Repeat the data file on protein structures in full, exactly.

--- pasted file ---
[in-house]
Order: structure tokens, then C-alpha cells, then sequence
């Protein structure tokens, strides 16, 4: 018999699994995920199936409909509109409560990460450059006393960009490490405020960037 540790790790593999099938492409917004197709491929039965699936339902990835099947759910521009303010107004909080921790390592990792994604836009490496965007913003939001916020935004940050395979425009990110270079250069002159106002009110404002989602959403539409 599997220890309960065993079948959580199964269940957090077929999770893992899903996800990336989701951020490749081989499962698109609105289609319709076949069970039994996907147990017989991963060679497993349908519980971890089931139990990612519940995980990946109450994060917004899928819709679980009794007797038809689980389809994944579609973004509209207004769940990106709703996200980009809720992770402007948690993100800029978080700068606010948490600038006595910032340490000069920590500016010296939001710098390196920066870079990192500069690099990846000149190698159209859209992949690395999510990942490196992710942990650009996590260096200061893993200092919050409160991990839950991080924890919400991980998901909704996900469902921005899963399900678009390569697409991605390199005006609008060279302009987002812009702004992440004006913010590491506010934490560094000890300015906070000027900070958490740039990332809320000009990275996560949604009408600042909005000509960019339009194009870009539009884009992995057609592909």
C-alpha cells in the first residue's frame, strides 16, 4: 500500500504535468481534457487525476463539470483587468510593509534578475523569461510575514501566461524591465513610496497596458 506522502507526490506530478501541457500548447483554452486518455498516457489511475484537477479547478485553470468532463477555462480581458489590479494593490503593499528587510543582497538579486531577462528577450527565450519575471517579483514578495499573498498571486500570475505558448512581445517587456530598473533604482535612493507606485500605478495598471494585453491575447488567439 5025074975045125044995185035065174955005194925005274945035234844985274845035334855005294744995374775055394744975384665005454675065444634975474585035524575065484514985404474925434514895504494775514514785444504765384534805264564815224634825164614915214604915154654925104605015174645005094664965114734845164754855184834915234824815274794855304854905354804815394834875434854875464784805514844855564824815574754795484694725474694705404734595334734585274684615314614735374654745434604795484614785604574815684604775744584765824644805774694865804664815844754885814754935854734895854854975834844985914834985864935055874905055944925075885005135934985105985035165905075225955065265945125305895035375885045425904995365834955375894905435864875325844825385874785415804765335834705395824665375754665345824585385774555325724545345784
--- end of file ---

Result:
[in-house]
Order: structure tokens, then C-alpha cells, then sequence
């Protein structure tokens, strides 16, 4: 018999699994995920199936409909509109409560990460450059006393960009490490405020960037 540790790790593999099938492409917004197709491929039965699936339902990835099947759910521009303010107004909080921790390592990792994604836009490496965007913003939001916020935004940050395979425009990110270079250069002159106002009110404002989602959403539409 599997220890309960065993079948959580199964269940957090077929999770893992899903996800990336989701951020490749081989499962698109609105289609319709076949069970039994996907147990017989991963060679497993349908519980971890089931139990990612519940995980990946109450994060917004899928819709679980009794007797038809689980389809994944579609973004509209207004769940990106709703996200980009809720992770402007948690993100800029978080700068606010948490600038006595910032340490000069920590500016010296939001710098390196920066870079990192500069690099990846000149190698159209859209992949690395999510990942490196992710942990650009996590260096200061893993200092919050409160991990839950991080924890919400991980998901909704996900469902921005899963399900678009390569697409991605390199005006609008060279302009987002812009702004992440004006913010590491506010934490560094000890300015906070000027900070958490740039990332809320000009990275996560949604009408600042909005000509960019339009194009870009539009884009992995057609592909």
C-alpha cells in the first residue's frame, strides 16, 4: 500500500504535468481534457487525476463539470483587468510593509534578475523569461510575514501566461524591465513610496497596458 506522502507526490506530478501541457500548447483554452486518455498516457489511475484537477479547478485553470468532463477555462480581458489590479494593490503593499528587510543582497538579486531577462528577450527565450519575471517579483514578495499573498498571486500570475505558448512581445517587456530598473533604482535612493507606485500605478495598471494585453491575447488567439 5025074975045125044995185035065174955005194925005274945035234844985274845035334855005294744995374775055394744975384665005454675065444634975474585035524575065484514985404474925434514895504494775514514785444504765384534805264564815224634825164614915214604915154654925104605015174645005094664965114734845164754855184834915234824815274794855304854905354804815394834875434854875464784805514844855564824815574754795484694725474694705404734595334734585274684615314614735374654745434604795484614785604574815684604775744584765824644805774694865804664815844754885814754935854734895854854975834844985914834985864935055874905055944925075885005135934985105985035165905075225955065265945125305895035375885045425904995365834955375894905435864875325844825385874785415804765335834705395824665375754665345824585385774555325724545345784